Vulpes Libris

A collective of bibliophiles talking about books. Book Fox (vulpes libris): small bibliovorous mammal of overactive imagination and uncommonly large bookshop expenses. Habitat: anywhere the rustle of pages can be heard.

The Worst Princess by Anne Kemp and Sara Ogilvie

TWPThere has been much in the news in recent days about the Let Books Be Books campaign – an offshoot of the equally marvellous Let Toys Be Toys campaign – which argues for less gender division and stereotyping in children’s books. I couldn’t agree more; there’s nothing than infuriates me more than gender stereotyping, and more than that, I don’t really want my daughter growing up on a literary diet of wan girls waiting around for their prince to come and whisk them away as if that’s the best a gal can hope for.

Which is why I’m such a big fan of The Worst Princess, a picture book by Anna Kemp and Sara Ogilvie. In this story the Princess Sue is sitting in her tower, waiting for her prince. She’s getting bored of waiting.

I’ve read the books, I know the score. I’ve grown my plaits down to the floor. I really need to get some air. To see the world and cut my hair!

But when, finally, her prince does show up on his dashing steed, Sue quickly realises that he’s not her ticket to freedom from the tower. Rather, she’s only swapping one prison for another, except the new one is a bit prettier and she has fancier dresses. Sue is not happy. In fact, she’s pretty angry about the whole thing. She thought she’d be getting to gad about on a horse, having adventures.

What’s a princess to do in this situation? Make friends with a dragon, obviously.

“Hey you!” she called, “with the scary claws. Fancy some tea for your fiery jaws?”
“Ooh, yes,” said Dragon. “What a relief, that pesky prince is giving me grief.”

Needless to say, the pesky prince gets his comeuppance, and Princess Sue (wearing Converse shoes, I note) and her Dragon pal live happily ever after, marauding around having adventures – and drinking a lot of tea.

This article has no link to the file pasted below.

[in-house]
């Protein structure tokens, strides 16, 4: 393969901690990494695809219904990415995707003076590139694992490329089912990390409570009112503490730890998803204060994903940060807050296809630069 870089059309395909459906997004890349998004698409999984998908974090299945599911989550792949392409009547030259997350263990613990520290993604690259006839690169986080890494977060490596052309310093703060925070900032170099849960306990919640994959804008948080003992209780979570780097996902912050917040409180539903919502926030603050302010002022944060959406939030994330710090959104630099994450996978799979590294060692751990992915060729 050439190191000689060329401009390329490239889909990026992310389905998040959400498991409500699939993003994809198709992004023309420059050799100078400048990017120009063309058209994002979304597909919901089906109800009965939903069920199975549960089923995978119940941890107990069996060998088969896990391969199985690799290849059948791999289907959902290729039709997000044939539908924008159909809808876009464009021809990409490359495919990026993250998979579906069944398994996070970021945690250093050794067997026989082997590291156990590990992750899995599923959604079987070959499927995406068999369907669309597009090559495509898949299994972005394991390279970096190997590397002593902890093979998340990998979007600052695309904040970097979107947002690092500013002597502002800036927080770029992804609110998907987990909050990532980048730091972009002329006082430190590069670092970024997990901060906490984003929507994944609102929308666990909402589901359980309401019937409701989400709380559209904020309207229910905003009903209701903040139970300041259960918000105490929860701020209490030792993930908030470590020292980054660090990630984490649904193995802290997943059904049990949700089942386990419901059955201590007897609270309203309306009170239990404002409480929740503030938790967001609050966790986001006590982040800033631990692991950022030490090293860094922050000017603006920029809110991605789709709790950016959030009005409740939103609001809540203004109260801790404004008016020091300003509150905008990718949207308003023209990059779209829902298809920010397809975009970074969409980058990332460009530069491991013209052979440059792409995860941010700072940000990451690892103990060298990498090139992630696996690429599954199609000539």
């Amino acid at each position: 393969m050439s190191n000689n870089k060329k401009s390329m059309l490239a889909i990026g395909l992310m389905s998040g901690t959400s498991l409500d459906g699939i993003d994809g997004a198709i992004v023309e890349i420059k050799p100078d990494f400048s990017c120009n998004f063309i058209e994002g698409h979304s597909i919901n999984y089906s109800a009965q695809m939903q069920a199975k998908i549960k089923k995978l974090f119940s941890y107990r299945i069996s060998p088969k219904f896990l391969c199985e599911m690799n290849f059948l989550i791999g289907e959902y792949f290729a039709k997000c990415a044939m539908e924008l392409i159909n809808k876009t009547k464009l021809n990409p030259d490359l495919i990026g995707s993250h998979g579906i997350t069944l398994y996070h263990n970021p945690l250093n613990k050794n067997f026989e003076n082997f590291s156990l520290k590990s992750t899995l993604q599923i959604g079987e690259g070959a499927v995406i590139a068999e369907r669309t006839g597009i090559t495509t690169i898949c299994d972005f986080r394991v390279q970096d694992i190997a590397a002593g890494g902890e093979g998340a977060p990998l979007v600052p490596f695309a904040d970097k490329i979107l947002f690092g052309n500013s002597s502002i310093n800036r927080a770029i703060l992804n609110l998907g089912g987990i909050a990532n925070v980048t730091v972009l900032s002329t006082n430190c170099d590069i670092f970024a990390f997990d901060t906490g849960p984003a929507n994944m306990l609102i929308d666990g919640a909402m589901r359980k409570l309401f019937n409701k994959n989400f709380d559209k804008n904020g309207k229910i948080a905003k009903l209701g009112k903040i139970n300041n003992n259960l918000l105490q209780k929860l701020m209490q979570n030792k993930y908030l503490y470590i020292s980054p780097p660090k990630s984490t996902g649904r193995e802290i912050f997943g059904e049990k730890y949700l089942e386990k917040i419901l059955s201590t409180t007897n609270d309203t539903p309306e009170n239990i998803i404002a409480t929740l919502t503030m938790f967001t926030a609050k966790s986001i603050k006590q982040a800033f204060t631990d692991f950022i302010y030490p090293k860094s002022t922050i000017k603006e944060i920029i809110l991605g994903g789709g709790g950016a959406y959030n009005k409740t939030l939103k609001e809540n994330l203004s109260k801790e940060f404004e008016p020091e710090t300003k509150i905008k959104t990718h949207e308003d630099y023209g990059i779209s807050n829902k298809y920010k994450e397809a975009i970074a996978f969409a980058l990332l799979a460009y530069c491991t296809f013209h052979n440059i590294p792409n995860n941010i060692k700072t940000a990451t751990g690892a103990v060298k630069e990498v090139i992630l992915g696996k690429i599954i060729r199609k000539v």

twp2

My little girl absolutely loves The Worst Princess too, happily. The illustrations are bright, clear, and colourful, and the rhyming text reads well and obviously holds her attention. In fact, she has even started chanting along with some of the most memorable phrases: “I wish he’d move his royal BUM!” What two year old does not enjoy yelling “bum”? I am yet to meet one.

For what it’s worth, I also strongly recommend Kemp and Ogilvie’s other two picture books: Rhinos Don’t Eat Pancakes (in which we find that at least one really does), and Dogs Don’t Do Ballet (yes they do). In all of their stories, not least The Worst Princess, they show that not everything has to be what other people expect, whether that be outdoorsy princesses, dancing dogs, or pancake-munching rhinos. In fact people (or dogs or rhinos) can be anything at all – and what a great message for young children. Be who you are, regardless. It’s certainly what I want my daughter to know as she grows up.

Anna Kemp and Sara Ogilvie: The Worst Princess (London: Simon and Schuster, 2012). ISBN 9781847388766, RRP £6.99.

7 comments on “The Worst Princess by Anne Kemp and Sara Ogilvie

  1. Andrew Leon Hudson
    March 12, 2014

    I’m starting to understand why people have children: I can’t get away with reading this kind of thing. I think I’ve made a terrible life choice…